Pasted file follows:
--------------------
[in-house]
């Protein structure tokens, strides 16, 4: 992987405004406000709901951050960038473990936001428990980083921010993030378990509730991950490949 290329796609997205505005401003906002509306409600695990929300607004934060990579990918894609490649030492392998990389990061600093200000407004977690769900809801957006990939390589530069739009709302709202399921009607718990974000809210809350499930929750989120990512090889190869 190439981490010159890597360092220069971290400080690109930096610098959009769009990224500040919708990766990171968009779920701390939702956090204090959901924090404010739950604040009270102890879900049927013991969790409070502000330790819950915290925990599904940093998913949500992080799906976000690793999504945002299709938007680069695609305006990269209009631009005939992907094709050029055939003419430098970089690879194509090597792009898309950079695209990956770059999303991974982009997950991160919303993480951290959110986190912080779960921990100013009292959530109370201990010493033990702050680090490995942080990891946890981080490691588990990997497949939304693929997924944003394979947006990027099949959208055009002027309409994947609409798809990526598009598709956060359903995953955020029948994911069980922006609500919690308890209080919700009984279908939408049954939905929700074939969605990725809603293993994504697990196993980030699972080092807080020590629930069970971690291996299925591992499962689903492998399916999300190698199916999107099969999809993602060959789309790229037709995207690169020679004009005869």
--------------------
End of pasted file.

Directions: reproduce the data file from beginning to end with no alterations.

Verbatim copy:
[in-house]
């Protein structure tokens, strides 16, 4: 992987405004406000709901951050960038473990936001428990980083921010993030378990509730991950490949 290329796609997205505005401003906002509306409600695990929300607004934060990579990918894609490649030492392998990389990061600093200000407004977690769900809801957006990939390589530069739009709302709202399921009607718990974000809210809350499930929750989120990512090889190869 190439981490010159890597360092220069971290400080690109930096610098959009769009990224500040919708990766990171968009779920701390939702956090204090959901924090404010739950604040009270102890879900049927013991969790409070502000330790819950915290925990599904940093998913949500992080799906976000690793999504945002299709938007680069695609305006990269209009631009005939992907094709050029055939003419430098970089690879194509090597792009898309950079695209990956770059999303991974982009997950991160919303993480951290959110986190912080779960921990100013009292959530109370201990010493033990702050680090490995942080990891946890981080490691588990990997497949939304693929997924944003394979947006990027099949959208055009002027309409994947609409798809990526598009598709956060359903995953955020029948994911069980922006609500919690308890209080919700009984279908939408049954939905929700074939969605990725809603293993994504697990196993980030699972080092807080020590629930069970971690291996299925591992499962689903492998399916999300190698199916999107099969999809993602060959789309790229037709995207690169020679004009005869």